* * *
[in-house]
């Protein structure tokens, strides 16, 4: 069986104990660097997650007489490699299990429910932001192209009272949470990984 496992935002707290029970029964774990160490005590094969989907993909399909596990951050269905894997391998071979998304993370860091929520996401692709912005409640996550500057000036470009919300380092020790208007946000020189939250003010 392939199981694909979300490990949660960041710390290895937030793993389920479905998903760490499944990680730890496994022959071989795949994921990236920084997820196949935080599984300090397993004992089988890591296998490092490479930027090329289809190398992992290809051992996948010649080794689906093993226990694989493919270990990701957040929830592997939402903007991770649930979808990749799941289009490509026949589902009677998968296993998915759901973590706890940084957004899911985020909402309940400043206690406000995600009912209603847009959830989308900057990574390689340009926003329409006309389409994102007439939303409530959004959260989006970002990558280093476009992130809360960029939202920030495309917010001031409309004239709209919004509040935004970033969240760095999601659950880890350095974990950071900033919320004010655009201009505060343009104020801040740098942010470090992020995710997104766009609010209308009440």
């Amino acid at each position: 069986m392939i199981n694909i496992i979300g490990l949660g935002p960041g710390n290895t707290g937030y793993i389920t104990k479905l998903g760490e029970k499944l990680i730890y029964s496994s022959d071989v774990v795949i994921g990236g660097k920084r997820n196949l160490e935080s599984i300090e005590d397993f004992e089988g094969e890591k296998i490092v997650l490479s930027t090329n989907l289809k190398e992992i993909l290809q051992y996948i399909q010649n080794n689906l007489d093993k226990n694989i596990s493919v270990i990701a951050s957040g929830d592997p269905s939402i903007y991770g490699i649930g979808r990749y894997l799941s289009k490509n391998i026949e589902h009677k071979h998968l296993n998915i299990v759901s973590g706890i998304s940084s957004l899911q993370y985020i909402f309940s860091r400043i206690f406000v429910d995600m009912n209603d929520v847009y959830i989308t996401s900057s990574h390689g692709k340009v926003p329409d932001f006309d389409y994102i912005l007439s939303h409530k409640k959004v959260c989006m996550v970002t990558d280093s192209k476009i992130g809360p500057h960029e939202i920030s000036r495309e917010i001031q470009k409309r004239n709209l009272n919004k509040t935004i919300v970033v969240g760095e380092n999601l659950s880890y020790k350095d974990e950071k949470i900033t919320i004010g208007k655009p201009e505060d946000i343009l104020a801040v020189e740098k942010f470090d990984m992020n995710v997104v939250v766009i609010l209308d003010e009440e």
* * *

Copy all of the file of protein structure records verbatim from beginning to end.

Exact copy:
[in-house]
């Protein structure tokens, strides 16, 4: 069986104990660097997650007489490699299990429910932001192209009272949470990984 496992935002707290029970029964774990160490005590094969989907993909399909596990951050269905894997391998071979998304993370860091929520996401692709912005409640996550500057000036470009919300380092020790208007946000020189939250003010 392939199981694909979300490990949660960041710390290895937030793993389920479905998903760490499944990680730890496994022959071989795949994921990236920084997820196949935080599984300090397993004992089988890591296998490092490479930027090329289809190398992992290809051992996948010649080794689906093993226990694989493919270990990701957040929830592997939402903007991770649930979808990749799941289009490509026949589902009677998968296993998915759901973590706890940084957004899911985020909402309940400043206690406000995600009912209603847009959830989308900057990574390689340009926003329409006309389409994102007439939303409530959004959260989006970002990558280093476009992130809360960029939202920030495309917010001031409309004239709209919004509040935004970033969240760095999601659950880890350095974990950071900033919320004010655009201009505060343009104020801040740098942010470090992020995710997104766009609010209308009440």
């Amino acid at each position: 069986m392939i199981n694909i496992i979300g490990l949660g935002p960041g710390n290895t707290g937030y793993i389920t104990k479905l998903g760490e029970k499944l990680i730890y029964s496994s022959d071989v774990v795949i994921g990236g660097k920084r997820n196949l160490e935080s599984i300090e005590d397993f004992e089988g094969e890591k296998i490092v997650l490479s930027t090329n989907l289809k190398e992992i993909l290809q051992y996948i399909q010649n080794n689906l007489d093993k226990n694989i596990s493919v270990i990701a951050s957040g929830d592997p269905s939402i903007y991770g490699i649930g979808r990749y894997l799941s289009k490509n391998i026949e589902h009677k071979h998968l296993n998915i299990v759901s973590g706890i998304s940084s957004l899911q993370y985020i909402f309940s860091r400043i206690f406000v429910d995600m009912n209603d929520v847009y959830i989308t996401s900057s990574h390689g692709k340009v926003p329409d932001f006309d389409y994102i912005l007439s939303h409530k409640k959004v959260c989006m996550v970002t990558d280093s192209k476009i992130g809360p500057h960029e939202i920030s000036r495309e917010i001031q470009k409309r004239n709209l009272n919004k509040t935004i919300v970033v969240g760095e380092n999601l659950s880890y020790k350095d974990e950071k949470i900033t919320i004010g208007k655009p201009e505060d946000i343009l104020a801040v020189e740098k942010f470090d990984m992020n995710v997104v939250v766009i609010l209308d003010e009440e």